Plaintiff’s Score Another Win in Gulf Oil Spill Litigation
Posted on behalf of Goldberg Finnegan, LLC on Aug 27, 2011 in Environmental Law
Just yesterday Judge Barbier, the Federal Judge overseeing the Gulf Oil Spill Litigation MDL, denied most of the Defendants motion to dismiss. The order applies to all private party plaintiffs (not to governments) who are claiming economic losses because of the spill. I believe that this will be seen as a victory for the plaintiffs in this litigation. A copy of the Memorandum Opinion is attached hereto for those interested in reading it. Order Motion Dismiss B1.pdf
First of all it is important to understand that a Motion to Dismiss tests the legal sufficiency of the Lawsuit. The Court will accept all factual allegations made in the Complaint as true and must also draw all reasonable inferences in the plaintiff's favor at the Motion to Dismiss stage.
For More information about the Gulf Oil Spill Case contact attorney Kevin I. Goldberg at 888-213-8140. Mr. Goldberg is representing claimants in conjunction with the law firm of Finckbeiner & Robin in Louisiana.
First the Judge Ruled that Maritime Law applies to this case because the explosion and oil leak occurred in the outer continental shelf on the high seas. The Court ruled that the Deep Water Horizon and the Blow Out Preventer extending to the ocean floor was, in its entirety, a "Vessel" It should be noted that the only Defendant that argued it was not a "vessel" was Cameron. The Court simply did not buy into Cameron's argument.
The only portion of the opinion that went against the plaintiffs is the fact that plaintiffs' state law claims for negligence, trespass and fraudulent concealment were dismissed (see p.8 of the opinion). The Court ruled that since maritime law applied, state law claims were preempted. The plaintiffs argued that the state law claims could supplement maritime law claims. Simply stated, the Court rejected the plaintiff's argument.
The Defendants including BP, Transocean, Haliburton and others asked the Court to dismiss all of the plaintiff's non-Oil Pollution Act Maritime law claims. The Court basically took a middle of the road approach and applied a well-known and broadly applied rule known as Robins Dry Dock from a 1927 U.S. Supreme Court Case and dismissed all general maritime law claims except for those alleging a physical injury to property/proprietary interest. The Robins Dry Dock Rule basically says that you cannot claim damages for purely economic losses unless you allege a physical injury to your property or proprietary interest (There is an exception for commercial fishermen that applies to the BP Litigation). The claims of Commercial Fishermen were not dismissed because Commercial Fishermen have always been an exception to the Robins Dry Dock Rule. A SIGNIFICANT WIN FOR THE PLAINTIFFS IS THAT THE COURT IS ALLOWING GENERAL MARITIME LAW CLAIMS OUTSIDE OF THE OIL POLLUTION ACT AGAINST NON RESPONSIBLE PARTIES FOR COMMERCIAL FISHERMEN AND OTHERS WITH A PHYSICAL IMPACT TO THEIR PROPERTY. General Maritime Law Claims against BP (The "Responsible Party Under the Oil Pollution Act) were dismissed however. The Court said, "General Maritime Law Claims that existed before OPA may be brought directly against non-Responsible parties." (p.26).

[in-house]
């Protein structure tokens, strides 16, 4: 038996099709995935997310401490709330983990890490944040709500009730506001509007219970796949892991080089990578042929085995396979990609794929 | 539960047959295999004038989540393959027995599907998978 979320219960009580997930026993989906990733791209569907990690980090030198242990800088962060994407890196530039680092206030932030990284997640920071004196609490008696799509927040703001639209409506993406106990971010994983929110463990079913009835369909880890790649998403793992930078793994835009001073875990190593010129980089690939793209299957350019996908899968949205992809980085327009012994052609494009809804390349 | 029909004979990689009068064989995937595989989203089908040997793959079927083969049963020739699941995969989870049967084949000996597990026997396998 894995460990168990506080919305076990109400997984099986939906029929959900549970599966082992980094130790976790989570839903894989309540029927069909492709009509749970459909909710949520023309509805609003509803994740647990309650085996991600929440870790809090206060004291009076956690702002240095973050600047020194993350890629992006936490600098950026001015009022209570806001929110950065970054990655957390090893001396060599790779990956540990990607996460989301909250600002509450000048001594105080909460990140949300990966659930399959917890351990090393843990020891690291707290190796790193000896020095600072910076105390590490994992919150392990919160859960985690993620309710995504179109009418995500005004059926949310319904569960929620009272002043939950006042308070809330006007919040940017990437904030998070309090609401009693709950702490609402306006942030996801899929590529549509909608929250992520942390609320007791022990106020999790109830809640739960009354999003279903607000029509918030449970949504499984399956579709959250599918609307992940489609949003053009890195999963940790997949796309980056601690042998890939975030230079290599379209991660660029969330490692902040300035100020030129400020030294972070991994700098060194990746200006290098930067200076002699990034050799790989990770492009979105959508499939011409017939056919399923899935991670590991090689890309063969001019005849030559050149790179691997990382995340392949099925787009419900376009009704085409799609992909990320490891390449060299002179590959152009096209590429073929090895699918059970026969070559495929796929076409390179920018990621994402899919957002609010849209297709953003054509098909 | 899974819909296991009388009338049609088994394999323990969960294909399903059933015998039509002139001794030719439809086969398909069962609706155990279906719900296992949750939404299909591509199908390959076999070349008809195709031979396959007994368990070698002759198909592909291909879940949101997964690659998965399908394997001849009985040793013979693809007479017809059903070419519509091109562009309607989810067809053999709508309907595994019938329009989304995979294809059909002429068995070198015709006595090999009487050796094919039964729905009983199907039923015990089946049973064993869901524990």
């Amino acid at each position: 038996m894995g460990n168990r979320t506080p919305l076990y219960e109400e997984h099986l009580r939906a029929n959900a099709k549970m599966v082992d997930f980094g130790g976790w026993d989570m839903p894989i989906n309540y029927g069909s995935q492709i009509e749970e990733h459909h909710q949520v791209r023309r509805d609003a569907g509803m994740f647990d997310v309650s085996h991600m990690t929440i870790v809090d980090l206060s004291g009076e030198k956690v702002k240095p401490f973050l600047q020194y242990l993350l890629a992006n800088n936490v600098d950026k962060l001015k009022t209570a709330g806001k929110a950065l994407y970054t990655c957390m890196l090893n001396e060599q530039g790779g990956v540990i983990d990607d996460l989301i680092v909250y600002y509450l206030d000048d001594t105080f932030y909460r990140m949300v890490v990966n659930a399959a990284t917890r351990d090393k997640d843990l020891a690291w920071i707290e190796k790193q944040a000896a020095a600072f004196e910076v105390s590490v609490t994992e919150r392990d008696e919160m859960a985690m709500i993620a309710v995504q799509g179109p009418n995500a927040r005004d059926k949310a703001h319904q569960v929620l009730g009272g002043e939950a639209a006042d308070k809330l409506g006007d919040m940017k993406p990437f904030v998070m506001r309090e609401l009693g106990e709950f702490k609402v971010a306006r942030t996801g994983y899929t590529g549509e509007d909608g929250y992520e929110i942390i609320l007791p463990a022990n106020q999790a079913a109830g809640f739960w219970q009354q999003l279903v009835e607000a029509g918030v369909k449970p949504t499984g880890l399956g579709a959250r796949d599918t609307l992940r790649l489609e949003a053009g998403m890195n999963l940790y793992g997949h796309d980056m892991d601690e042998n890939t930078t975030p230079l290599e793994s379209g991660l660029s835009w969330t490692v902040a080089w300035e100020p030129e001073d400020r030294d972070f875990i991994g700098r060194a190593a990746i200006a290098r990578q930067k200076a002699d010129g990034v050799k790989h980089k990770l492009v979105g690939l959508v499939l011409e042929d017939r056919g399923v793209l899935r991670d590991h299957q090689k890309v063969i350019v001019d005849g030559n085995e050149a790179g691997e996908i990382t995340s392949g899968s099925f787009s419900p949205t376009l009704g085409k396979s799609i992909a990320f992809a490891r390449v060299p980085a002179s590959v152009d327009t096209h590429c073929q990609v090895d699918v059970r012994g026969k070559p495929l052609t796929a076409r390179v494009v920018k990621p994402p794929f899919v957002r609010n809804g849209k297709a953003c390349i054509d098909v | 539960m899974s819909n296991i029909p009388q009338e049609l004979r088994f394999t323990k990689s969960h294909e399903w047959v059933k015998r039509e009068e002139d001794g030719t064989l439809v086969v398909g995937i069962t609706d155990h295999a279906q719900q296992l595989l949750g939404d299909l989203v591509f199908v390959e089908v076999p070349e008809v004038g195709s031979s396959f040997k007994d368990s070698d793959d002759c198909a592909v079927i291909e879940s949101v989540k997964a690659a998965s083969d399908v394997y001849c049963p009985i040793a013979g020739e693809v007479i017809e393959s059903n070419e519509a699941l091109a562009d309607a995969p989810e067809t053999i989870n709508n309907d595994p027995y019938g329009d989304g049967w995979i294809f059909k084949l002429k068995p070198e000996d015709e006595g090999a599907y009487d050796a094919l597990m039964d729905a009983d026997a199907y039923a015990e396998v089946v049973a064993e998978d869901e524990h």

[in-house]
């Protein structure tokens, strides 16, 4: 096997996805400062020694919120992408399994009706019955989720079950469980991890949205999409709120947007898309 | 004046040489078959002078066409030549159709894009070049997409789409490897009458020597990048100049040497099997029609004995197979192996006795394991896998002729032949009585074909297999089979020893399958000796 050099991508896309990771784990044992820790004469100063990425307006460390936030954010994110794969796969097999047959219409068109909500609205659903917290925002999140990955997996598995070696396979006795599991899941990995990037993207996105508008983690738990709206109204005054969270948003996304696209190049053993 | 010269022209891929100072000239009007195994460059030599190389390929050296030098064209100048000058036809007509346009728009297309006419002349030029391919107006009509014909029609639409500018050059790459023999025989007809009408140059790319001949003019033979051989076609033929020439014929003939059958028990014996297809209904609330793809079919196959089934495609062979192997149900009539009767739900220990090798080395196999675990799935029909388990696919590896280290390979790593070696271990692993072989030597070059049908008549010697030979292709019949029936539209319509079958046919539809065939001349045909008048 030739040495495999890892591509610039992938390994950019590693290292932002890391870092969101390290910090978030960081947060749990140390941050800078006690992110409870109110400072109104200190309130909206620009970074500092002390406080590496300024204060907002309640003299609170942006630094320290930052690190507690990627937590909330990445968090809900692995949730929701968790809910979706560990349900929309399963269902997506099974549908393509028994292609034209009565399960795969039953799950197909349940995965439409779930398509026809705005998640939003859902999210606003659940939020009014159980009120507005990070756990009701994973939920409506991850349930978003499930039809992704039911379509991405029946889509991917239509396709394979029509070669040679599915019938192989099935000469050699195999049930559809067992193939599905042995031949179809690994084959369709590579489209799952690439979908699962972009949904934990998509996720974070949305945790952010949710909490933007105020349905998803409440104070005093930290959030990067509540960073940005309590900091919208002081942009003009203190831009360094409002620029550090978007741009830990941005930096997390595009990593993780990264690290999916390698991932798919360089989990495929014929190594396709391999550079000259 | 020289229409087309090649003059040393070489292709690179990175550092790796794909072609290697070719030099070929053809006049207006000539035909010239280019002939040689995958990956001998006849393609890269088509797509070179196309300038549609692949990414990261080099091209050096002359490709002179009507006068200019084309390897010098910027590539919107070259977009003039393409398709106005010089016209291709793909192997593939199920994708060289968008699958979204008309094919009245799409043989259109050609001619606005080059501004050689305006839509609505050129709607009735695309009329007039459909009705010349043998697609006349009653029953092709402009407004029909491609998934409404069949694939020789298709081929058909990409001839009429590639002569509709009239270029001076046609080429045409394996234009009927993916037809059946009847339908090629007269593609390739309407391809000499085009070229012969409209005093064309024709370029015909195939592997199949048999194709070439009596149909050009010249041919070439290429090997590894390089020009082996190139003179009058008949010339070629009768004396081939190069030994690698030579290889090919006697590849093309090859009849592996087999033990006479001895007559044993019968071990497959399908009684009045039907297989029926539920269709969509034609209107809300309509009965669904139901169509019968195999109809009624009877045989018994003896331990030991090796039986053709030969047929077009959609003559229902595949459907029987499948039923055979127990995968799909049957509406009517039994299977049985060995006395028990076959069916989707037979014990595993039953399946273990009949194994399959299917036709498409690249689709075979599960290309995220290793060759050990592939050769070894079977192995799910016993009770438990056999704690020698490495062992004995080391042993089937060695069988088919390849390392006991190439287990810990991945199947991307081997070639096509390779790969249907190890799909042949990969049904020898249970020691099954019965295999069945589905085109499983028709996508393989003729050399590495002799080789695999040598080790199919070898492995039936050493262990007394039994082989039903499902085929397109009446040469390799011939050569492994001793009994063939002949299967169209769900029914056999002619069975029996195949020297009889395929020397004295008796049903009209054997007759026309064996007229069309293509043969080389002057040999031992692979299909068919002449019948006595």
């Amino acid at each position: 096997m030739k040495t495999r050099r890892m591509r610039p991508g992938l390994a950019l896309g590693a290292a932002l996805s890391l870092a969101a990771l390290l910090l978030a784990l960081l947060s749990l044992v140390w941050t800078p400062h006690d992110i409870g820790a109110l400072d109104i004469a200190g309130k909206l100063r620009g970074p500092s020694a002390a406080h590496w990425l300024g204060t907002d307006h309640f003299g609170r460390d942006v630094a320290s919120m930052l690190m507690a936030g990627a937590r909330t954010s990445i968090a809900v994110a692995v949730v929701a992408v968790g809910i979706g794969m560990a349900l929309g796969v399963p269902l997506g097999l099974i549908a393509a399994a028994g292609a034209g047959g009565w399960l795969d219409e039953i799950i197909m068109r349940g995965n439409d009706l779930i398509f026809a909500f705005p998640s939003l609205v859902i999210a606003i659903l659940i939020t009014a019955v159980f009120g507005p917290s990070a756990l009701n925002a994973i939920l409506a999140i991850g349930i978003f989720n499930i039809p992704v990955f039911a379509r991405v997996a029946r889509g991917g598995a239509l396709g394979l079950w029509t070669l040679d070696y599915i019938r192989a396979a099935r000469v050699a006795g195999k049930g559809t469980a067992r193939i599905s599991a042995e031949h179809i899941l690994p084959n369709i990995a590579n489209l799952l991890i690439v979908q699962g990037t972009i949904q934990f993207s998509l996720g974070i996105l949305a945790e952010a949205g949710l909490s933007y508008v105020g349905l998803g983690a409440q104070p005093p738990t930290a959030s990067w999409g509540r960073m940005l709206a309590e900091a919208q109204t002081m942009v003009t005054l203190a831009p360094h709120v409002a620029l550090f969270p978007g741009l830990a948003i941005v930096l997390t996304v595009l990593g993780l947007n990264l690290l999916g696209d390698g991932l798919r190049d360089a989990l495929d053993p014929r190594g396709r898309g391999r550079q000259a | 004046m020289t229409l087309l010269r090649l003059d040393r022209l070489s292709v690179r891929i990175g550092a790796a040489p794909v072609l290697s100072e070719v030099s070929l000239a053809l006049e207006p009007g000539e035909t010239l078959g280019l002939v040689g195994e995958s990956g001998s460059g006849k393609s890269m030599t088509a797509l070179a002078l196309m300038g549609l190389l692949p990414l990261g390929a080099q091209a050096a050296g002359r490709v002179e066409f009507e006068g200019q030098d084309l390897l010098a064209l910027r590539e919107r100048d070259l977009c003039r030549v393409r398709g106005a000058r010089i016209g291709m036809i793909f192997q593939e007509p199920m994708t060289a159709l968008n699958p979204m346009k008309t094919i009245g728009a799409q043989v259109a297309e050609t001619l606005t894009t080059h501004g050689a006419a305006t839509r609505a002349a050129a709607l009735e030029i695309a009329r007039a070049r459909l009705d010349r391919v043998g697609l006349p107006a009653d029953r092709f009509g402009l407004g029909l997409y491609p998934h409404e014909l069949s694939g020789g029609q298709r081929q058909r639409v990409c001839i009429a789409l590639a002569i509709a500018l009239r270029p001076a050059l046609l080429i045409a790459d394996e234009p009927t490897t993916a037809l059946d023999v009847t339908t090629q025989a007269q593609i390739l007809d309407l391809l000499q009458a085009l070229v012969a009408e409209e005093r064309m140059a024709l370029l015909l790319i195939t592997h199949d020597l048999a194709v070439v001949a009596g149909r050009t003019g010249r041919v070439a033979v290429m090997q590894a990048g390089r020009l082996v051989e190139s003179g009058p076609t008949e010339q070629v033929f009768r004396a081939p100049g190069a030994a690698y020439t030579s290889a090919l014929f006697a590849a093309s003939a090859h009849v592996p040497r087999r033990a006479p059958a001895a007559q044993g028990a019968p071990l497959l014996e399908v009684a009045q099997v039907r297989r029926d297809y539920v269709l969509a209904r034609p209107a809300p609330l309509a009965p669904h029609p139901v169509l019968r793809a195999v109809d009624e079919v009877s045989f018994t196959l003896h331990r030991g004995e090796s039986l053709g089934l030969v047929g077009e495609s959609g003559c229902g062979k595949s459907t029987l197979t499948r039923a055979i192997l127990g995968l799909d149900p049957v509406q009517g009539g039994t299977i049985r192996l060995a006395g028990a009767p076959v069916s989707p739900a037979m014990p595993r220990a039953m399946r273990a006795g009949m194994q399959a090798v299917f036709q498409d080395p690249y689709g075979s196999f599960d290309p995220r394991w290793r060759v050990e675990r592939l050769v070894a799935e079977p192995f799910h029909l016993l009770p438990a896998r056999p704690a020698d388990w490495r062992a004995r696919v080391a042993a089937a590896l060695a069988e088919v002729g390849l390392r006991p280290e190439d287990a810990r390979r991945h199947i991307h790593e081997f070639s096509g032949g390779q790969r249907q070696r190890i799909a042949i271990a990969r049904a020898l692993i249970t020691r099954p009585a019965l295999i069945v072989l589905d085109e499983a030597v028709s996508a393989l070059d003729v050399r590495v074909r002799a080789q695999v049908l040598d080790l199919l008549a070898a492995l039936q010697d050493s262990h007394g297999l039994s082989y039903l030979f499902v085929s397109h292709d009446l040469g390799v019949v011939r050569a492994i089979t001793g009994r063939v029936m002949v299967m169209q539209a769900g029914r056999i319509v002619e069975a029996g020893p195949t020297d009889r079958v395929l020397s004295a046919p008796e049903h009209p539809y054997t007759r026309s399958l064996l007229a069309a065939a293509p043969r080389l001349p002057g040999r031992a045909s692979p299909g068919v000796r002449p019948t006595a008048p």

Judge Barbier also specifically recognized that punitive damages under general maritime law will be permitted. This is another huge victory to the plaintiffs and will likely be a huge concern to the defendants who now have more exposure than they would have had if punitive damages were not permitted. This is especially true because many insurance policies exclude punitive damages and these verdicts will have to be paid out of corporate bank accounts directly. The Court said "OPA does not displace general maritime law claims for those plaintiffs who would have been able to bring such claims prior to OPA's enactment." Claims for Punitive Damages, the Court went on to explain, can be made against responsible parties under OPA and non-responsible parties.
As expected the Court ruled that plaintiffs must make "Presentment" under the oil pollution act, but the Court did not dismiss those claims that had not yet made presentment. the Court explained "The Court finds that Plaintiffs have sufficiently alleged presentment in their B1 Master Complaint, at least with respect to some Claimants." The Court chose not to engage in the process of sorting through thousands of individual claims to determine who has properly made presentment and who has not at this time. (Stay tuned though--this will be a significant issue down the road).
Another area considered a big win for the plaintiffs is that the Oil Pollution Act claims for Vessel of Opportunity participants and those who lost their jobs due to the Moratorium were not dismissed. The Court recognized that the standard for causation is not "proximate cause" but rather a significantly lowered standard.
Judge Barbier also mentioned in the opinion that the February 2012 trial will indeed go forward in February 2012 (p. 31).
All in all, this opinion will bring clarification to all parties as to what claims relating to the Gulf Oil Spill are viable. It also shows that the MDL Court, run by Judge Barbier, is adamant and conscientious about moving this case forward, making rulings in a timely, fair manner, and most importantly, that the February 2012 trial date is pretty much set in stone.